Further research will be necessary to test additional hypotheses linking the personality disorders with HIV infection. For example, it is possible that some narcissistic personalities feel a special sense of invulnerability or that they are "above" using a condom. Dependent personalities might be reluctant to refuse a partner who desires unprotected sex. Individuals with sadistic traits might deliberately infect others. Antisocials might lie about their sexual history or HIV status. Because casual sex is common in our society, those who practice it are obliged to size up their partners for traits that might be linked to high-risk behaviors.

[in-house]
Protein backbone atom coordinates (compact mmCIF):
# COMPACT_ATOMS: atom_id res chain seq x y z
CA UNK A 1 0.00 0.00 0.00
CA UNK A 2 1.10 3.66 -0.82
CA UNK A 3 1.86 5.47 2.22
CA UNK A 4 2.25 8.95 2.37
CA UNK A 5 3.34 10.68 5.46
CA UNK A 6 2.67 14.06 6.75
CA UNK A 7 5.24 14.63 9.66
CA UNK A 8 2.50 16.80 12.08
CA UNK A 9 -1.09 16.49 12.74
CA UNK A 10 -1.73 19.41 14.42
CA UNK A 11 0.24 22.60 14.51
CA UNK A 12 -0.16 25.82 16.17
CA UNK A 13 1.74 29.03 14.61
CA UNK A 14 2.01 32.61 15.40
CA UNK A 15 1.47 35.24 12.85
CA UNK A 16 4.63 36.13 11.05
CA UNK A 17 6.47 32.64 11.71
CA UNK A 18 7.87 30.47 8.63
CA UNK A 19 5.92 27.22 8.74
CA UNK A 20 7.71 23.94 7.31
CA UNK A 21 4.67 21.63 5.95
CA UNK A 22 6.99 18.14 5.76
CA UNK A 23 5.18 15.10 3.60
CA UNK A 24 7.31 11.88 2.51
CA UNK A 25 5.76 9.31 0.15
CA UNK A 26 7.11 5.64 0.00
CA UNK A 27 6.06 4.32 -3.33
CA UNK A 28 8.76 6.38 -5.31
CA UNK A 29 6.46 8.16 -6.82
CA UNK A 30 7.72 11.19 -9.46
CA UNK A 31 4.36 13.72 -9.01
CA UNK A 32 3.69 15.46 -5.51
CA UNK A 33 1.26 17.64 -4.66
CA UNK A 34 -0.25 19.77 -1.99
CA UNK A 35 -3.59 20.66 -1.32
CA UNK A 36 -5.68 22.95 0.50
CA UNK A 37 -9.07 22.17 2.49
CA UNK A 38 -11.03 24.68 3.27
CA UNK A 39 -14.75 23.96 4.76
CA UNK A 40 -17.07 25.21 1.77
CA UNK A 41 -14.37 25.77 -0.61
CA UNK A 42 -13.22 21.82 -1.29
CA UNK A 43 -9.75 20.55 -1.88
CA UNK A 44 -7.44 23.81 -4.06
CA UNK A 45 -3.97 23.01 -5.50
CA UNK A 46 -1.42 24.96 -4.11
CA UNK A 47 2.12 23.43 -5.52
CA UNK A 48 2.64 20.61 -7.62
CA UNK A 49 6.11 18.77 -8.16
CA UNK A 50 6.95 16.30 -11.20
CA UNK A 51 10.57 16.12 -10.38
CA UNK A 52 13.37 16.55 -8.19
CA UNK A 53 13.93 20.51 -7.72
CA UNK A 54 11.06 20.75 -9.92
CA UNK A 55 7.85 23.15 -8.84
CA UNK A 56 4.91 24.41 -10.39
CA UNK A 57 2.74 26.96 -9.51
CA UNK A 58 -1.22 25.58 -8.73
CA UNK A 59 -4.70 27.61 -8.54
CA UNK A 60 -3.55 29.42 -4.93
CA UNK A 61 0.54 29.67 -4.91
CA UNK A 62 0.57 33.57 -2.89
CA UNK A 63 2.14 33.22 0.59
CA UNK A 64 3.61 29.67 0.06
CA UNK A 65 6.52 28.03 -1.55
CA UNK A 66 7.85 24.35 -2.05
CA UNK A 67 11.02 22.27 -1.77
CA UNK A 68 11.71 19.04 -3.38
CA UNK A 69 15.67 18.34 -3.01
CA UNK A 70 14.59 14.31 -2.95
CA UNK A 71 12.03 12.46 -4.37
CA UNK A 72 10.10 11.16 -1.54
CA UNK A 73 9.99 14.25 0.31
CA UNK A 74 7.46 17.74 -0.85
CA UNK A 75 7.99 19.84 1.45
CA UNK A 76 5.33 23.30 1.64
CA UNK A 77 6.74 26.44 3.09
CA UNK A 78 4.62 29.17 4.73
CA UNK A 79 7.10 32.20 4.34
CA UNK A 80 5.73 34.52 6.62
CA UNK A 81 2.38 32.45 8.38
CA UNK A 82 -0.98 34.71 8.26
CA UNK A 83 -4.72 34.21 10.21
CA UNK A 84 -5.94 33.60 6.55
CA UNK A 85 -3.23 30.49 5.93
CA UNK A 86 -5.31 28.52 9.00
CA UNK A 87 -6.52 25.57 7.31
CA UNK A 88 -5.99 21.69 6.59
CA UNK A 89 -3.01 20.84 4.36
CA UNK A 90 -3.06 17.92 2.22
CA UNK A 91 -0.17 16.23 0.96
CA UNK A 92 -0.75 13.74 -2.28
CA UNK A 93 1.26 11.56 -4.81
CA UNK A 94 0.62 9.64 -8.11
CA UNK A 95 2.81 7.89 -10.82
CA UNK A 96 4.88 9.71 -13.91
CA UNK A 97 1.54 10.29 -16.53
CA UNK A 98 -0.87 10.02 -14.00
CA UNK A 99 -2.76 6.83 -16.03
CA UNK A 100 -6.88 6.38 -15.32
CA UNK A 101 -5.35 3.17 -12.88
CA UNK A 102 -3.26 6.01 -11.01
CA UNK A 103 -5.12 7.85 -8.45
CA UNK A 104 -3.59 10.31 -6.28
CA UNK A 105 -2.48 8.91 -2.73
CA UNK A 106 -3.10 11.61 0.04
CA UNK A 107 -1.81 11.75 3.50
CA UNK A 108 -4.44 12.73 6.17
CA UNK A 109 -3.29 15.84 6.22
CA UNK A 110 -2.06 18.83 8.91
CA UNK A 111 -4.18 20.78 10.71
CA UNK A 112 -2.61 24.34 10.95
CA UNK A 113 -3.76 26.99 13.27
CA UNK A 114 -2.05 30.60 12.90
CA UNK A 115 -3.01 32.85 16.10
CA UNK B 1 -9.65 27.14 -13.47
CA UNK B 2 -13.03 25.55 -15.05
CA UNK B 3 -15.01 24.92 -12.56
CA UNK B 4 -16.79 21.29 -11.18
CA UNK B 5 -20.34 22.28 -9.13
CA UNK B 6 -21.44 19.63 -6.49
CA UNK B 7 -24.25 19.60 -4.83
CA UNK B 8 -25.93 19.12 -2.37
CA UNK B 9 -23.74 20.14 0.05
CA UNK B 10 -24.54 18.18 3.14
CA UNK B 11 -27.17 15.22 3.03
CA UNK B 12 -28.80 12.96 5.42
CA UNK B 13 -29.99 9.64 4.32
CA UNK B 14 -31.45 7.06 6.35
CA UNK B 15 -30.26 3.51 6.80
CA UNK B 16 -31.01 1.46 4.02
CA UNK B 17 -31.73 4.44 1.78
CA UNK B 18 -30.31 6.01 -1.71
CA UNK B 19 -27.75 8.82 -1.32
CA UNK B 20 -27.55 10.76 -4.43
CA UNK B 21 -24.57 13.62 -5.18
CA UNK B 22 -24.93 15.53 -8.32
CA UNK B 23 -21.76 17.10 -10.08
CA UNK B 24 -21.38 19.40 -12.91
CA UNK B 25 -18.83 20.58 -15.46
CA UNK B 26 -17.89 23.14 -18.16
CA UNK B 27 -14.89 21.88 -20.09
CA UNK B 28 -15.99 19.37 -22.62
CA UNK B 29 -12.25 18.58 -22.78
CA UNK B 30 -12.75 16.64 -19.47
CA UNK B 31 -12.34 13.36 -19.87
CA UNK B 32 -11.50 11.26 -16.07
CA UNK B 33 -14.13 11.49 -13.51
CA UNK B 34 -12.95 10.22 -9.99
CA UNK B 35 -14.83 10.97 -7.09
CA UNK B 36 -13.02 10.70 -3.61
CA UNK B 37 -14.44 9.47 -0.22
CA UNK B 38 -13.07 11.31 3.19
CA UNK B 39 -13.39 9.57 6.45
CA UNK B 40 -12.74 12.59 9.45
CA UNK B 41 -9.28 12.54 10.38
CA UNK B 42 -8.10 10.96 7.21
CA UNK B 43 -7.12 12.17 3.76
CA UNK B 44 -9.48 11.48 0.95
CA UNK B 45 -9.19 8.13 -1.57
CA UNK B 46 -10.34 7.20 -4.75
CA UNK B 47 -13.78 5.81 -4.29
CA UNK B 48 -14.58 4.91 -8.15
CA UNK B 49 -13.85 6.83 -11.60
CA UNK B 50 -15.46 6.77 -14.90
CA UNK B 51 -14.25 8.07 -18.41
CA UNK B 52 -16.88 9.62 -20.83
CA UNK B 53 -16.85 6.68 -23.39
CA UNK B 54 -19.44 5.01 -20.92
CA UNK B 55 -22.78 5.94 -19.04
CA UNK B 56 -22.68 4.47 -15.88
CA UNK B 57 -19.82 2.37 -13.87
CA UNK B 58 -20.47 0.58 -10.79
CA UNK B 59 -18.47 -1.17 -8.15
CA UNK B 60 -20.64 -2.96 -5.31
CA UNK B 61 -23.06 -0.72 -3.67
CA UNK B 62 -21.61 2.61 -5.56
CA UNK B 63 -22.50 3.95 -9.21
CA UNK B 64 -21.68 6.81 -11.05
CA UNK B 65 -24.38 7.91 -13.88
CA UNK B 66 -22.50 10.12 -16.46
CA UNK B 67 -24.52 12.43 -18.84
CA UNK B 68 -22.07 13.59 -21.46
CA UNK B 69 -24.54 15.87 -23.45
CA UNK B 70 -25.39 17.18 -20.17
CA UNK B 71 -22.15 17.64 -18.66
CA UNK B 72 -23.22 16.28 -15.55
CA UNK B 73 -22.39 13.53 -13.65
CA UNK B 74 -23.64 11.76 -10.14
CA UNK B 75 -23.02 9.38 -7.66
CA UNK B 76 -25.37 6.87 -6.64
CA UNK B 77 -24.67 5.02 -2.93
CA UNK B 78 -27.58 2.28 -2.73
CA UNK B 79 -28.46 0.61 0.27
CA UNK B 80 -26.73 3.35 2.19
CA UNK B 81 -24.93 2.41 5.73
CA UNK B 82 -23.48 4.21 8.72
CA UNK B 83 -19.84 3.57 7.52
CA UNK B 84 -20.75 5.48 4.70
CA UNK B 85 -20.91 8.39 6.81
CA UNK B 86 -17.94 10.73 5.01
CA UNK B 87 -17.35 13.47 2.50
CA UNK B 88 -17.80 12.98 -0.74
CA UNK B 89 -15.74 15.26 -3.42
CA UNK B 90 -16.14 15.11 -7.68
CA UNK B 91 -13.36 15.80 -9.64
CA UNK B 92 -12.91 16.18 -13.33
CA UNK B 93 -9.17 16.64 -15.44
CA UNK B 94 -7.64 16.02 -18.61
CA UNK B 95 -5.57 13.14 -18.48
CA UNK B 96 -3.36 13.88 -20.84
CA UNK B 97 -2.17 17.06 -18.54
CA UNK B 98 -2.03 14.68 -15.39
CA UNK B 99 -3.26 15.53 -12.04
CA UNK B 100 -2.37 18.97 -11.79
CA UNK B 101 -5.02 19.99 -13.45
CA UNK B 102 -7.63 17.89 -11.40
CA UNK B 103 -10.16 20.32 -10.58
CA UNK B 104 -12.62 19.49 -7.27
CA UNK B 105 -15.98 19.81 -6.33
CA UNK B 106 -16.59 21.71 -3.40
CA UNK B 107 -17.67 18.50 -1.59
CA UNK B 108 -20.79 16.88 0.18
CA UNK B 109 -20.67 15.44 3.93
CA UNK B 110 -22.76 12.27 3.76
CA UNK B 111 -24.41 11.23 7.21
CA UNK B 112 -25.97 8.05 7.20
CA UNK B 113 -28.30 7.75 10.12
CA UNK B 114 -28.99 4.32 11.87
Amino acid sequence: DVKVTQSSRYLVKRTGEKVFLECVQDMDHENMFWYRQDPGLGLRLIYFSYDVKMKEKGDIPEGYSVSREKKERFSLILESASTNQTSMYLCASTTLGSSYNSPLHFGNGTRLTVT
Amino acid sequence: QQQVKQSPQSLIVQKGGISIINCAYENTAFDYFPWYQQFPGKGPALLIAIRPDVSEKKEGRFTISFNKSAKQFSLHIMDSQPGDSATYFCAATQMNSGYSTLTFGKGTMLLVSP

models and learned to depend on sex-role stereotypic compliments—physical attractiveness for histrionics and manliness for antisocials—as the basis for their self-esteem. In general, they are especially sensitive to external sources of reward and move impulsively and capriciously from one engaging item to the next. Thus oriented to the external world, they fail to develop a solid self-identity that might anchor them during periods of stress. As a consequence, they are always on unsure footing, constantly on edge, never quite sure who will provide the attention and stimulation they desperately require. Periods of brooding, dejection, and hopelessness alternate with simulated euphoria as they shift from acknowledging to denying their condition.